From [HERE] In a long-standing effort to desegregate Connecticut’s schools, the State has created a myriad of educational options for families including inter-district magnet schools, charter schools and the open choice program that allow students in one district to attend open seats in schools in other districts. There are often long waiting lists for these schools and a large number of students each year are turned away due to the lack of space in these programs. Several families from urban districts who have unsuccessfully applied for seats in these alternative schools filed a federal lawsuit in 2016 alleging that the State’s statutes, which they allege put a moratorium on building new magnet schools, limit the number of available charter school seats and discourage suburban districts from offering additional open choice seats, violated their federal constitutional rights to equal protection and due process. At the core of their complaint in Martinez v. Malloy et al, an action in Federal Court in Connecticut, was an allegation that the students, who are all minorities, are deprived of their “fundamental right to a minimally adequate education” and their “fundamental right to a substantially equal education” because of the State’s limitations on enrollment in these alternative programs.
The United States Supreme Court ruled over forty years ago in San Antonio Independent School District v. Rodriguez, 411 U.S. 1 (1973) that education is not a fundamental right under federal law. In that case, the plaintiffs contended that Texas’s school financing system violated the Equal Protection clause of the U.S. Constitution because it relied heavily on local property taxes, resulting in wide disparities in per pupil expenditure among districts. The Court held that there was no fundamental right to an education, and therefore, no equal protection violation in a funding system that resulted in large disparities of resources among districts but that did not systematically discriminate against all lower-income families throughout Texas.
This is contrasted with the later U.S. Supreme Court decision in Plyler v. Doe, 457 U.S. 202 (1982). In that case, the Court addressed a Texas law that denied the children of illegal aliens the right to enroll into public schools and entirely withheld funding from schools for the education of the children of illegal aliens. While again affirming that public education was not a right guaranteed under the Federal Constitution, the Court this time found an Equal Protection violation based in large part on the fact that these children were denied the right to any public education at all based solely on the fact that their parents were illegal aliens.
In Martinez, the Federal District Court rejected the plaintiffs’ claims that the various Connecticut laws that limit the availability of seats in magnet, charter and open choice schools violated either the Equal Protection or Due Process clauses of the U.S. Constitution. The Court reasoned that because there is no fundamental right to education under the U.S. Constitution, then there is no “right to substantial equality of educational opportunity under the Equal Protection Clause” of the U.S. Constitution. The District Court similarly held that because there was no fundamental right to an education, then there also was no federal constitutional right to a “minimally adequate education.” Because the laws in question apply equally to all children and because there is not a claim that an entire group of children are being denied any education at all, the District Court found that the rational basis test applied. The Court then held that the plaintiffs had failed to establish a lack of rational basis for the laws in question and dismissed the complaint.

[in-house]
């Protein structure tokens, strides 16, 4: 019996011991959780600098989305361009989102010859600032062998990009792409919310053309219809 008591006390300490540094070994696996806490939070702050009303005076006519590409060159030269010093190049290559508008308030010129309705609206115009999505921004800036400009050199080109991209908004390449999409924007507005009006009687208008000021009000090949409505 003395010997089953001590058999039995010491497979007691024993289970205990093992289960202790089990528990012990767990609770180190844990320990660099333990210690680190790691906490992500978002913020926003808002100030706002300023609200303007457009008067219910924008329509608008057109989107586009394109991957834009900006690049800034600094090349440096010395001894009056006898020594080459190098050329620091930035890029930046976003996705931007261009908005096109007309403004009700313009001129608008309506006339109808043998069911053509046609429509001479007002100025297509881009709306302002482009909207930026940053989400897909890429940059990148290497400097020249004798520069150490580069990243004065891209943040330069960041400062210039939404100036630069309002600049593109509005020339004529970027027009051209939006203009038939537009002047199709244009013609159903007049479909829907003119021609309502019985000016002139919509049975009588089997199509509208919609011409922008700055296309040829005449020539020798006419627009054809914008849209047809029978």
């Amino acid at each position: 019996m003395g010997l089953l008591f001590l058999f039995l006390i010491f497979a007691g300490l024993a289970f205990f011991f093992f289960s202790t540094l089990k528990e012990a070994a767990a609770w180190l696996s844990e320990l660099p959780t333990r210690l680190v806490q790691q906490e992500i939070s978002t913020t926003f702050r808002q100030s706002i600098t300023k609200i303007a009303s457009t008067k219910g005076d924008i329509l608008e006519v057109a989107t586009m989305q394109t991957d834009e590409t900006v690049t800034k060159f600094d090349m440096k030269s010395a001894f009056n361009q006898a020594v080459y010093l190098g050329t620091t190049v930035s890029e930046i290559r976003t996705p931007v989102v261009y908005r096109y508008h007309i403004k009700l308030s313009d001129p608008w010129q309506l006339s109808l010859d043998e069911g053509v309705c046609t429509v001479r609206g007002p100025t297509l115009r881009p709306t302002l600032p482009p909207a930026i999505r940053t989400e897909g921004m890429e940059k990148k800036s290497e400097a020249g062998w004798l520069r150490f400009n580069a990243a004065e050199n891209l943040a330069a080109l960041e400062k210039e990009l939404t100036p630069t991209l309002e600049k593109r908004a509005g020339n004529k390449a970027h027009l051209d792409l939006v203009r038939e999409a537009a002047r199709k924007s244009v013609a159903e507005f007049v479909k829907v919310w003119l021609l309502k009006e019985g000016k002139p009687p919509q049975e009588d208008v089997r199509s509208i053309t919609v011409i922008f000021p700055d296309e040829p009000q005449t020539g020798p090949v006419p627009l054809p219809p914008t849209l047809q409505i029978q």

This is not the end to the question of educational equality in Connecticut, especially because the Connecticut Constitution provides a different framework for answering it. Earlier this year, the Connecticut Supreme Court in Connecticut Coalition for Justice in Education Funding, Inc. v. Rell ruled that “It is not the function of the courts . . . to create educational policy or to attempt by judicial fiat to eliminate all of the societal deficiencies that continue to frustrate the state’s educational efforts. Rather, the function of the courts is to determine whether the narrow and specific criteria for a minimally adequate educational system under our state constitution have been satisfied.” In that case, the Court held that under the Connecticut Constitution (as opposed to the Federal Constitution) students are entitled to a minimally adequate education and found that the State had met that requirement. More information on this case can be accessed in previous posts.
Additionally, the recently filed case Robinson v. Wentzell, filed in the Federal District Court in Connecticut, involves a U.S. constitutional challenge to the systems used by the State of Connecticut to seat children in magnet schools. Oral arguments on motions to dismiss filed by the defendants in that case were heard this week and it is anticipated that a decision will be issued shortly. Finally, the parties in Sheff v. O’Neill have been unable to reach a new settlement, prompting the plaintiffs to request Connecticut Superior Court intervention. If settlement is not reached between the parties, this case is likely to be heard by the Superior Court in the near future. Thus, it is likely that within the next year, Connecticut will have more clarity on the question of educational equality and access across the State.